Here, we can take a moment and call a spade a space. For all of the great progress made by the payments industry in the past decade, it still lags the rest of the internet. Just ask any corporate treasury official who has tried to make an important payment on a Sunday afternoon in August. The email confirmation that a payment has been issued travels instantly, but the payment itself does not. Sometimes it takes minutes, other times hours or days. This distinction should not be, since a payment, just like an email, is nothing more than data. But it’s not, and the complicated reasons why one type of data travels instantly and another might take 3 days is not the treasury officials problem.

The payment guru will hear this argument and say “Oh but look at SWIFT GPI, half of all payments are now credited within 30 minutes!” Yes, that’s true, and 56k modems were a huge upgrade over 28.8 — just ask your parents (also, what happens to the other half?) For the record, GPI is indeed a fantastic upgrade, one that took a herculean effort to pull off globally. But it’s an extension of the old architecture. You can only squeeze out so much efficiency from a network constructed half a century ago until the world moves on to something new, and that something is stablecoins.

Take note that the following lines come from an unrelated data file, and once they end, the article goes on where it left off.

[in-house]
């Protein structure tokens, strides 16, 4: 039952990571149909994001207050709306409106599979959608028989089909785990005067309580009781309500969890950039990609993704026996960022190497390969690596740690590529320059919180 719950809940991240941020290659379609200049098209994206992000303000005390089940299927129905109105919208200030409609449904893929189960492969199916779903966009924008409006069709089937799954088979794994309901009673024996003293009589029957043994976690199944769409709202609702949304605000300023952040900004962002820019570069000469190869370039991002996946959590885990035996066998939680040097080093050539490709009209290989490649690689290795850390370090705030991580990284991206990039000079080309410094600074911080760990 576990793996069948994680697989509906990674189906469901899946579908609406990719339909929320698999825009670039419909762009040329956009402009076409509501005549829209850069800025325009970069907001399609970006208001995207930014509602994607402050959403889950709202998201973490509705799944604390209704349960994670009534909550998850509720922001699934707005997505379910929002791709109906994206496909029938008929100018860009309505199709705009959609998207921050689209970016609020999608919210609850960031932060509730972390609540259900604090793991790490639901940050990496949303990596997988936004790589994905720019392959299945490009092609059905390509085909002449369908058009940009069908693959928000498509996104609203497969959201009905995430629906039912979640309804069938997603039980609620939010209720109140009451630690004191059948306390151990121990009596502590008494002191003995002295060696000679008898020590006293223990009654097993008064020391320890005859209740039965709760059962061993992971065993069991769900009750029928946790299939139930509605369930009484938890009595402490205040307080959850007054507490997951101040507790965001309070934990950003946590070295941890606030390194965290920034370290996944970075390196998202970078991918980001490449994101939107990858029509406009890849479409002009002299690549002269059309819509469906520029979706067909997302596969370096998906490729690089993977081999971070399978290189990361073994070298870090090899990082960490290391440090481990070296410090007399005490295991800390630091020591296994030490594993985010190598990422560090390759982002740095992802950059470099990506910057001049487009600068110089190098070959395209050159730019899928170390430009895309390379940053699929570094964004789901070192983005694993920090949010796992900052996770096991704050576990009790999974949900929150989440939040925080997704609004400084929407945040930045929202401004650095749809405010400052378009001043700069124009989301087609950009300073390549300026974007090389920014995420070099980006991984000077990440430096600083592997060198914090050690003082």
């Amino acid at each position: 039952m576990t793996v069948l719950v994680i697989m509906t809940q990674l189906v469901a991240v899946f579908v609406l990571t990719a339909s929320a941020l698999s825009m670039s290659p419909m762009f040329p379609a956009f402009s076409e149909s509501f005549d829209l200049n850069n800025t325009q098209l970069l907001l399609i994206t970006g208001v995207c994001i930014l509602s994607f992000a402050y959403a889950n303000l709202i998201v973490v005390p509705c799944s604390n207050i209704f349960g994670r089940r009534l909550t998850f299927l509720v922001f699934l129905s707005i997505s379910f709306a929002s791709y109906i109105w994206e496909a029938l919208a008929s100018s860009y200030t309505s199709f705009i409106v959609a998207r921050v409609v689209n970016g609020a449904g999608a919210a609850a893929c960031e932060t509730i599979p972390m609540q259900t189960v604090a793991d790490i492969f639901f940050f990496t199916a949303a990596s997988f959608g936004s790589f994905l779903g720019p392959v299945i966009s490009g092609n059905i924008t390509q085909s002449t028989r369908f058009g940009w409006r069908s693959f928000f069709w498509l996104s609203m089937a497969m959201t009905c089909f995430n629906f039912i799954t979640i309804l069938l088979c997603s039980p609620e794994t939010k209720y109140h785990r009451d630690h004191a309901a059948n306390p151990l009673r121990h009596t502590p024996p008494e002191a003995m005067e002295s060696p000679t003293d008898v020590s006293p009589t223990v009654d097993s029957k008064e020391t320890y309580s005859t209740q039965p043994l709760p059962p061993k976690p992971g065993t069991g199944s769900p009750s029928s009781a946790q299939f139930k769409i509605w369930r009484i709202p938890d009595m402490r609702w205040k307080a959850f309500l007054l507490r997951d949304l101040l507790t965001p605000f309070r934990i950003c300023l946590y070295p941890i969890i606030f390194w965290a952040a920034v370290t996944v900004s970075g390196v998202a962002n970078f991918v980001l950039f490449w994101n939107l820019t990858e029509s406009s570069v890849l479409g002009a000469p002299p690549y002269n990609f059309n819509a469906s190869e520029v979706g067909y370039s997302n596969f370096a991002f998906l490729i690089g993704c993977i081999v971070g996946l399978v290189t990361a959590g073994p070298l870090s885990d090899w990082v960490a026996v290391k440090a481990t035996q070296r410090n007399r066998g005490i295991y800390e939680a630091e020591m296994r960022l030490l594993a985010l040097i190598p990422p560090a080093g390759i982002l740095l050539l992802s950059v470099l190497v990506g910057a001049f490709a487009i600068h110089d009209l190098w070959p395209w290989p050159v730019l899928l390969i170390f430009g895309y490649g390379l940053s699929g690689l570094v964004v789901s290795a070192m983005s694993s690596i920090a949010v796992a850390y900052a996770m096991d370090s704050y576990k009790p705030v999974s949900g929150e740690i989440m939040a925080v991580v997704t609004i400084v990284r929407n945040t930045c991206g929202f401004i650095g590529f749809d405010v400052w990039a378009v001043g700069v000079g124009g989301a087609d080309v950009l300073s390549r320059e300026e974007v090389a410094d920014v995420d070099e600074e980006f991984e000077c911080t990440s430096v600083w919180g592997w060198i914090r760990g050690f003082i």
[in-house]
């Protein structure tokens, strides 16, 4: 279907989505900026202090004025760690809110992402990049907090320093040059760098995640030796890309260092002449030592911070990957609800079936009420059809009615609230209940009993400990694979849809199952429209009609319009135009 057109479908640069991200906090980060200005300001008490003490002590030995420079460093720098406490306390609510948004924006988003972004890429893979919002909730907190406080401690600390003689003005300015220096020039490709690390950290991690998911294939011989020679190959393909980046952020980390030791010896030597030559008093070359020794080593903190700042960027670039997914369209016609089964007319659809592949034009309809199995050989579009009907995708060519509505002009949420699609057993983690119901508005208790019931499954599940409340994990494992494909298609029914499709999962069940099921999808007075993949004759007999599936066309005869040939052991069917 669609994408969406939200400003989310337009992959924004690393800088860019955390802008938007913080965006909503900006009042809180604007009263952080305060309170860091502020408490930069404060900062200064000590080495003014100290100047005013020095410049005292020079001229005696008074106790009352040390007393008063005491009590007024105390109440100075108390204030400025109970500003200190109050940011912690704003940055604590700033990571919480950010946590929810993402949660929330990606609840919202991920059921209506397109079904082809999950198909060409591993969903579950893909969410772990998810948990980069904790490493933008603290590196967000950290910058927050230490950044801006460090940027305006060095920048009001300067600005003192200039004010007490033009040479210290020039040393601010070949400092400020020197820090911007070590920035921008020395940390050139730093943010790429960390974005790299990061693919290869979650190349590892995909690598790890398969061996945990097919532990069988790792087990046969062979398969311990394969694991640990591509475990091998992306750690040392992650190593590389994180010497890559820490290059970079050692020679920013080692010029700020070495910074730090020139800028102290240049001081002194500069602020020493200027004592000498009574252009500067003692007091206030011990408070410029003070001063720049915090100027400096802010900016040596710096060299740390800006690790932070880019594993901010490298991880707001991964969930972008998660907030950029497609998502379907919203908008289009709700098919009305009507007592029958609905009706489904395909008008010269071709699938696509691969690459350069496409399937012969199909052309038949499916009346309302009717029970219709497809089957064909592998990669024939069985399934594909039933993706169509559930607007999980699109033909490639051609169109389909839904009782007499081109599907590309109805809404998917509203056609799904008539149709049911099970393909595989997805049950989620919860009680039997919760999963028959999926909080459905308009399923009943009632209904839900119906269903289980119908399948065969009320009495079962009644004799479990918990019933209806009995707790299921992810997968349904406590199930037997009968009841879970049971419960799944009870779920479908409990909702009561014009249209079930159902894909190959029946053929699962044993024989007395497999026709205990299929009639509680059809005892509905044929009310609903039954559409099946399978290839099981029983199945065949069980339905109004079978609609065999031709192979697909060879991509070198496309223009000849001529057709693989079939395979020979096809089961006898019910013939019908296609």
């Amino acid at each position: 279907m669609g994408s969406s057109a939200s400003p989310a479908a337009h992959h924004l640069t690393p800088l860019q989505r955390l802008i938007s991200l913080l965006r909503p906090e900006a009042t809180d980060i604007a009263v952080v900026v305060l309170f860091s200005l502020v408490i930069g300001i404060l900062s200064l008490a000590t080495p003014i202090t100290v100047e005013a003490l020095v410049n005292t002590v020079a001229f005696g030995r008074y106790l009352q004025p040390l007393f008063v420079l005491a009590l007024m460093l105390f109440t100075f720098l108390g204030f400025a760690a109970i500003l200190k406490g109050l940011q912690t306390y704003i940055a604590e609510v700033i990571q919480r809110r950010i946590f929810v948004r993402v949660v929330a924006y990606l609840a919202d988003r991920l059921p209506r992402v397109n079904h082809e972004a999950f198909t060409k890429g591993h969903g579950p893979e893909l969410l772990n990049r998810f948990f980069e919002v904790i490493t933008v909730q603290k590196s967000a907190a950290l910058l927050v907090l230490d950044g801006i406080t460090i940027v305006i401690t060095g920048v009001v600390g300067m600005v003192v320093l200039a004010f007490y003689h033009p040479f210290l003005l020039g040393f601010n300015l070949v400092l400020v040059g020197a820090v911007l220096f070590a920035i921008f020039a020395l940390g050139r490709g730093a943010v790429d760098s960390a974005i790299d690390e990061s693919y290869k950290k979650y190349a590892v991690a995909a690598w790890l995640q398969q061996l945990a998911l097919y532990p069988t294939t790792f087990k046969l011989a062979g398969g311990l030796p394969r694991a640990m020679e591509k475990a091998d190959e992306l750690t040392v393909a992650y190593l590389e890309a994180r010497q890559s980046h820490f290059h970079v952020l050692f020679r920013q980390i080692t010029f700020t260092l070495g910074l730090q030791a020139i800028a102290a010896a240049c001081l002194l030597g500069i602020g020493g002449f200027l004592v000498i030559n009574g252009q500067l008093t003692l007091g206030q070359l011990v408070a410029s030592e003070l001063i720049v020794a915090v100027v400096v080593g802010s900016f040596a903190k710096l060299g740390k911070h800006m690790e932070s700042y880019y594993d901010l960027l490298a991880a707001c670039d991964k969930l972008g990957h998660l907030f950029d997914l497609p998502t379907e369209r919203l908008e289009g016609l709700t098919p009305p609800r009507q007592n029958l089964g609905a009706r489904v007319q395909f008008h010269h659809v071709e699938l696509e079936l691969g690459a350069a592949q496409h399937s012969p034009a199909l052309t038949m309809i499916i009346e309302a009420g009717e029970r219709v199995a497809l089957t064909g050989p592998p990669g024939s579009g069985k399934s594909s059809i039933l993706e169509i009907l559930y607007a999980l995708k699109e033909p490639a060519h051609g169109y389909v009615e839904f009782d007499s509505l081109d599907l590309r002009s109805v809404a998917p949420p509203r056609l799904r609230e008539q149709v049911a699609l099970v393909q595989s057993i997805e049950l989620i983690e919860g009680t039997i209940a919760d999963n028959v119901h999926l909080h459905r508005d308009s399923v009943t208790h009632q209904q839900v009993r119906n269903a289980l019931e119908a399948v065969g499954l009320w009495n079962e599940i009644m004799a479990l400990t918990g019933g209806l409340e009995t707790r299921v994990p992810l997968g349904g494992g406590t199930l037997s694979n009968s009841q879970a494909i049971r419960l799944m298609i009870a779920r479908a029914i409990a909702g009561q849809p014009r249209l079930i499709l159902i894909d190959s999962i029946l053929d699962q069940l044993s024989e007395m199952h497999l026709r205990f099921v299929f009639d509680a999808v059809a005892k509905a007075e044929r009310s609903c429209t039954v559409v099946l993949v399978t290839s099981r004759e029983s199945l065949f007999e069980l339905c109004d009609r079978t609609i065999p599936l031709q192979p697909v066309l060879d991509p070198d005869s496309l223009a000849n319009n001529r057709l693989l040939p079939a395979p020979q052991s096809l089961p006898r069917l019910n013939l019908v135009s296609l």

Aside from instant payments, PWLS (private white-labeled stablecoins — the payments industry loves acronyms) offer other useful features, such as instant tracking by all parties involved, an immutable audit trail, programmable payments (so that Treasury official doesn’t need to be in the office Sunday afternoon), invoicing on the same platform, and multiple other features. You can get all of those things already, but you can’t get them on the same platform using just a few lines of smart contract code. PWLS also provide guaranteed delivery, because that’s what decentralized networks do.

Banks, particularly ones who specialize in payments, should be on the forefront of the PWLS movement. Unlike certain payment oriented Fintechs, many of which rely on the fee-based model stablecoins eschew, banks use payments as a source of cheap deposits. Not only does that model not change with stablecoins, it’s improved by it. If you are a supplier getting paid with a stablecoin, the fastest way for you to cash out is by having an account at the bank that custodies the cash backing it. Banks offering PWLS can gain entire ecosystems as customers, and that in turn will empower them to offer additional features — including stablecoin-based credit.